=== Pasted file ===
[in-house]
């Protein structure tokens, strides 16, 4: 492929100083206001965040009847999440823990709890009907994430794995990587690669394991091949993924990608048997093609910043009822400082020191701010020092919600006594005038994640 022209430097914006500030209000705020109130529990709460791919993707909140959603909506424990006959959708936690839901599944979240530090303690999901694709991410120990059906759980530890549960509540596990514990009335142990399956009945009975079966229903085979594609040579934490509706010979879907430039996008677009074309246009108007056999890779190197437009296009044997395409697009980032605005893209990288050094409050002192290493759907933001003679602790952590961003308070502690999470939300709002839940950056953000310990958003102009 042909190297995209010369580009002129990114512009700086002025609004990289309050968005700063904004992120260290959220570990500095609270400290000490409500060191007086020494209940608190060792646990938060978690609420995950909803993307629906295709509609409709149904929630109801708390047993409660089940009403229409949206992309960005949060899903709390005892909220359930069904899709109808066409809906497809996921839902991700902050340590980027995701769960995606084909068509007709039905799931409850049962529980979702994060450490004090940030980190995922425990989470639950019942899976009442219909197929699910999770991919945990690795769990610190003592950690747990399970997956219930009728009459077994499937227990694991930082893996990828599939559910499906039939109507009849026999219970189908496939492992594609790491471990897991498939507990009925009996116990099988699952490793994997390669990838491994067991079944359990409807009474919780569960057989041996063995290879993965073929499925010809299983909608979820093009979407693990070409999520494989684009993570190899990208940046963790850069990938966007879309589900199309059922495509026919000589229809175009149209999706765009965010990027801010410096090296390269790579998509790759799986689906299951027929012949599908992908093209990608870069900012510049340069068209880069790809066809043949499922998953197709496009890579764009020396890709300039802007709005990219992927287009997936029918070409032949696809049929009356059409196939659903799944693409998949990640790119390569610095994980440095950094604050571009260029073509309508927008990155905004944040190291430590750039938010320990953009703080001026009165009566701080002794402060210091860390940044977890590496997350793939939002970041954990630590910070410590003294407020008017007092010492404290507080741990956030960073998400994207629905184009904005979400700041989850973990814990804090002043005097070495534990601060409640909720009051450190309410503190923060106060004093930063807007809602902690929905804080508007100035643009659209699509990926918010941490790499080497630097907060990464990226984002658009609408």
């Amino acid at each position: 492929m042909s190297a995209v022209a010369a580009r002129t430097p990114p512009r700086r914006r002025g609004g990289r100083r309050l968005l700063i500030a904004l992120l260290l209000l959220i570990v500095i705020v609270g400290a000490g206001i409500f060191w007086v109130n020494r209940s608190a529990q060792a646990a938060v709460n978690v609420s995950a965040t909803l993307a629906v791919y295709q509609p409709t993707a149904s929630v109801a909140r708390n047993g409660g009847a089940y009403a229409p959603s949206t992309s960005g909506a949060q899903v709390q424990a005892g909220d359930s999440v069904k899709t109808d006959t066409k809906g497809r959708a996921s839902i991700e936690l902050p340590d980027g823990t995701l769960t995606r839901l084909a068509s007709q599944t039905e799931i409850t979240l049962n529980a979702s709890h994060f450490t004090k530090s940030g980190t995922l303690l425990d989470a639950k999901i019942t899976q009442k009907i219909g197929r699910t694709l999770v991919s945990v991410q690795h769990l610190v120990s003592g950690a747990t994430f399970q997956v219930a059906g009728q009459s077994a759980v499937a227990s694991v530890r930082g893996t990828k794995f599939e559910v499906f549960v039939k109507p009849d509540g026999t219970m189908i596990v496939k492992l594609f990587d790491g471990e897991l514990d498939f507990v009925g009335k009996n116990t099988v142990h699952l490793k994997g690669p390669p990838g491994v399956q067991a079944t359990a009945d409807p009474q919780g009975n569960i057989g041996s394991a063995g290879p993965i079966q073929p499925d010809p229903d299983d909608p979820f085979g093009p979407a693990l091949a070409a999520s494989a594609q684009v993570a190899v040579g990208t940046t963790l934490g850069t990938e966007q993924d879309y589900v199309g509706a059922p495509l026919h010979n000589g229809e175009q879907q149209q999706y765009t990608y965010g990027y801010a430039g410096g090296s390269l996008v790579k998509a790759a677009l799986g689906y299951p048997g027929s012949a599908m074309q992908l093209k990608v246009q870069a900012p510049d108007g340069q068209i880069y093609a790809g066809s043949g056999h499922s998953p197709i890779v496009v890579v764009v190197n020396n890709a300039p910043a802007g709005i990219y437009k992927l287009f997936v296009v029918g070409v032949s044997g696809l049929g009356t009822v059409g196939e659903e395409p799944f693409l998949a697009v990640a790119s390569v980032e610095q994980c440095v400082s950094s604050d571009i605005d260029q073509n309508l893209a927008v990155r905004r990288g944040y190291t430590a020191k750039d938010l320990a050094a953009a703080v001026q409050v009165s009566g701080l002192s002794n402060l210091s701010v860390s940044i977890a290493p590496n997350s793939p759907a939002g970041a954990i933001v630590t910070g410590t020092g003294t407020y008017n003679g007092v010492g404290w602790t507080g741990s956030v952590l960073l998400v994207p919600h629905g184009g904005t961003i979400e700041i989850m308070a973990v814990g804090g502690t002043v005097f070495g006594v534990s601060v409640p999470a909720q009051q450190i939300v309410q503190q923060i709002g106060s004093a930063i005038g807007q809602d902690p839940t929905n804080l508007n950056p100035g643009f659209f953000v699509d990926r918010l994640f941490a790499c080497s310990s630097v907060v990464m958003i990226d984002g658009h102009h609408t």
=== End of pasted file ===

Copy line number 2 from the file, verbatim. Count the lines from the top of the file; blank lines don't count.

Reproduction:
């Protein structure tokens, strides 16, 4: 492929100083206001965040009847999440823990709890009907994430794995990587690669394991091949993924990608048997093609910043009822400082020191701010020092919600006594005038994640 022209430097914006500030209000705020109130529990709460791919993707909140959603909506424990006959959708936690839901599944979240530090303690999901694709991410120990059906759980530890549960509540596990514990009335142990399956009945009975079966229903085979594609040579934490509706010979879907430039996008677009074309246009108007056999890779190197437009296009044997395409697009980032605005893209990288050094409050002192290493759907933001003679602790952590961003308070502690999470939300709002839940950056953000310990958003102009 042909190297995209010369580009002129990114512009700086002025609004990289309050968005700063904004992120260290959220570990500095609270400290000490409500060191007086020494209940608190060792646990938060978690609420995950909803993307629906295709509609409709149904929630109801708390047993409660089940009403229409949206992309960005949060899903709390005892909220359930069904899709109808066409809906497809996921839902991700902050340590980027995701769960995606084909068509007709039905799931409850049962529980979702994060450490004090940030980190995922425990989470639950019942899976009442219909197929699910999770991919945990690795769990610190003592950690747990399970997956219930009728009459077994499937227990694991930082893996990828599939559910499906039939109507009849026999219970189908496939492992594609790491471990897991498939507990009925009996116990099988699952490793994997390669990838491994067991079944359990409807009474919780569960057989041996063995290879993965073929499925010809299983909608979820093009979407693990070409999520494989684009993570190899990208940046963790850069990938966007879309589900199309059922495509026919000589229809175009149209999706765009965010990027801010410096090296390269790579998509790759799986689906299951027929012949599908992908093209990608870069900012510049340069068209880069790809066809043949499922998953197709496009890579764009020396890709300039802007709005990219992927287009997936029918070409032949696809049929009356059409196939659903799944693409998949990640790119390569610095994980440095950094604050571009260029073509309508927008990155905004944040190291430590750039938010320990953009703080001026009165009566701080002794402060210091860390940044977890590496997350793939939002970041954990630590910070410590003294407020008017007092010492404290507080741990956030960073998400994207629905184009904005979400700041989850973990814990804090002043005097070495534990601060409640909720009051450190309410503190923060106060004093930063807007809602902690929905804080508007100035643009659209699509990926918010941490790499080497630097907060990464990226984002658009609408």